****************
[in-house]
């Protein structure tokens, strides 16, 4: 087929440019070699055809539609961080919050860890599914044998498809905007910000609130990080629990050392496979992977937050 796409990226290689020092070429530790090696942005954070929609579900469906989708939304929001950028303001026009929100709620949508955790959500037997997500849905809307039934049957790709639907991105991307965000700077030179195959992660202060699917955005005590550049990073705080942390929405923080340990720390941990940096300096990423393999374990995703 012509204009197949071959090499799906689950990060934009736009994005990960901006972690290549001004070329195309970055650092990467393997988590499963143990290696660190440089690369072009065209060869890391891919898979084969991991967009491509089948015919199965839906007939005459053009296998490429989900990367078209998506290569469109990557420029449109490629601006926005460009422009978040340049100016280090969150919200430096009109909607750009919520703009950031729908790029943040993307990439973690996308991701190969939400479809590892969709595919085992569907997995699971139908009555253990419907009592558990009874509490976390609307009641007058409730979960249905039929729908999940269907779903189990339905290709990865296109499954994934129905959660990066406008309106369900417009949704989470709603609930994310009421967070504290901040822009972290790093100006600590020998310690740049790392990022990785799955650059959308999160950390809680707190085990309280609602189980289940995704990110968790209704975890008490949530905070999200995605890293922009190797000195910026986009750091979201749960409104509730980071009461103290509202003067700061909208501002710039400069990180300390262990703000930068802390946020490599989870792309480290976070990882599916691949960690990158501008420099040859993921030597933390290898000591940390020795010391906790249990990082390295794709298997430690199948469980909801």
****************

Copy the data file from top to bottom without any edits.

[in-house]
């Protein structure tokens, strides 16, 4: 087929440019070699055809539609961080919050860890599914044998498809905007910000609130990080629990050392496979992977937050 796409990226290689020092070429530790090696942005954070929609579900469906989708939304929001950028303001026009929100709620949508955790959500037997997500849905809307039934049957790709639907991105991307965000700077030179195959992660202060699917955005005590550049990073705080942390929405923080340990720390941990940096300096990423393999374990995703 012509204009197949071959090499799906689950990060934009736009994005990960901006972690290549001004070329195309970055650092990467393997988590499963143990290696660190440089690369072009065209060869890391891919898979084969991991967009491509089948015919199965839906007939005459053009296998490429989900990367078209998506290569469109990557420029449109490629601006926005460009422009978040340049100016280090969150919200430096009109909607750009919520703009950031729908790029943040993307990439973690996308991701190969939400479809590892969709595919085992569907997995699971139908009555253990419907009592558990009874509490976390609307009641007058409730979960249905039929729908999940269907779903189990339905290709990865296109499954994934129905959660990066406008309106369900417009949704989470709603609930994310009421967070504290901040822009972290790093100006600590020998310690740049790392990022990785799955650059959308999160950390809680707190085990309280609602189980289940995704990110968790209704975890008490949530905070999200995605890293922009190797000195910026986009750091979201749960409104509730980071009461103290509202003067700061909208501002710039400069990180300390262990703000930068802390946020490599989870792309480290976070990882599916691949960690990158501008420099040859993921030597933390290898000591940390020795010391906790249990990082390295794709298997430690199948469980909801």